It turned out to be a wonderful school if you wanted to be an engineer. It was so dedicated to the concept of making the perfect engineer that even our required English courses had names like Technical Report Writing. In my second year at school, I signed up for a work/study program where you took classes until noon and then worked as an apprentice draftsman in an engineering department in the afternoon. I worked at Globe Union in the machine design department. I discovered I didn't enjoy working with engineers. They were very nice people, but their way of looking at the world was quite different than mine. They didn't enjoy small talk. This was the era of the Green Bay Packers, Bart Star, and Coach Vince Lombardi. I didn't care about football, but I thought it might be an excellent way to make some small talk. When I came in Mondays, I would ask what did you think of the game? If the Packers had won on Sunday, they would say, good. If they had lost, the reply would be very sober, bad. They looked at the world as a series of binary alternatives, good or bad, hot or cold, strong enough or not strong enough. It was wonderful from an engineering perspective, but I was not cut out for that kind of life…and I knew it.
What Was I Going To Do After I Discovered I Was Not Cut Out To Be An Engineer?
The realization that engineering was not going to be a good career fit for me was very important and equally frightening. Frightening because I had already spent two years and a lot of my parents' money going to school far away from home. And important because I realized that if I were not going to become an engineer, what would I become? I had no idea. But, I did find the office of the Wisconsin office of unemployment. I told them that I had been studying to be an engineer and that I had recently realized that was a mistake. Now I wanted to figure out what I might be better suited to do? They were more than happy to help me and gave me a series of skill and aptitude tests. The skills tests revealed that I better not get paid for it on a "piece work" basis no matter what I wanted to do for a living.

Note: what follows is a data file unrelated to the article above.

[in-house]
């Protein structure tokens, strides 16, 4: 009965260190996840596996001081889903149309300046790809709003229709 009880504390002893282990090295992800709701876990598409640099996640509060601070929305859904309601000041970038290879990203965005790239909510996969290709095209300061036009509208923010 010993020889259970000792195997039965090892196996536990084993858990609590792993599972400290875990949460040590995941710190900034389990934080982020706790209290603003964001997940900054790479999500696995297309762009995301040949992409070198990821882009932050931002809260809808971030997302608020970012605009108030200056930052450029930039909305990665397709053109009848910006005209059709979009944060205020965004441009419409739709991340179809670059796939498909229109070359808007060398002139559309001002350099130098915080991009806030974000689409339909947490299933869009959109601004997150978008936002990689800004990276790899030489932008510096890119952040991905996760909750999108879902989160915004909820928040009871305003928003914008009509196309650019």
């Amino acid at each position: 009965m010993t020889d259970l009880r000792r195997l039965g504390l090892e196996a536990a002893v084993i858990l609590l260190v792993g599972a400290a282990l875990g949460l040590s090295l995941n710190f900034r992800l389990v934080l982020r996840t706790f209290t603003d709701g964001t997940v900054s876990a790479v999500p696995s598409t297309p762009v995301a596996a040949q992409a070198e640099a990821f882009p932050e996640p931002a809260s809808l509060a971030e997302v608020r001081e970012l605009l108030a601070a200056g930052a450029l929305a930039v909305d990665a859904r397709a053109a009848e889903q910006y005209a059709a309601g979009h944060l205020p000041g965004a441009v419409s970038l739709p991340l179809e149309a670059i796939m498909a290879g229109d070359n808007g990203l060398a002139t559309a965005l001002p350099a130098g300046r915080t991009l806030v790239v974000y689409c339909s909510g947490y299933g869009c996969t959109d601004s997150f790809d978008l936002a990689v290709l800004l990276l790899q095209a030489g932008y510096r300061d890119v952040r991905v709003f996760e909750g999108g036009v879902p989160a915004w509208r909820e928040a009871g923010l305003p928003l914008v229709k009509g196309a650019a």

I am naturally relatively slow and very detail-oriented. Great if you are a surgeon, but not so good if you are working on an assembly line. The personality inventory test showed that I had solid people skills, excellent verbal skills, and that I was a very effective problem solver. They were very proud to present me with three potential careers in which they believed I would excel. They thought I would be an excellent coach, an outstanding clergyman, or a fine teacher! I didn't care much for sports, so I wasn't interested in coaching. I'm not a religious person by nature, so that was probably a no-go. And, by elimination, teaching sounded like a winner. My new challenge was to find a school where I could transfer.
Even When You Have Made A Mistake, There Is A Lot To Be Learned From It.
I spent the next two weeks touring colleges in southern Wisconsin, looking for a school that would accept me into a program that would grant me a degree that would allow me to become a teacher while also crediting me for as many of the courses I had already completed. That was a challenge because Milwaukee School of Engineering was on a quarter system, while most schools were on semesters and our courses all had engineering names instead of normal subject names. My school of choice was a small liberal arts college in a tiny town close to the Illinois border named Milton College.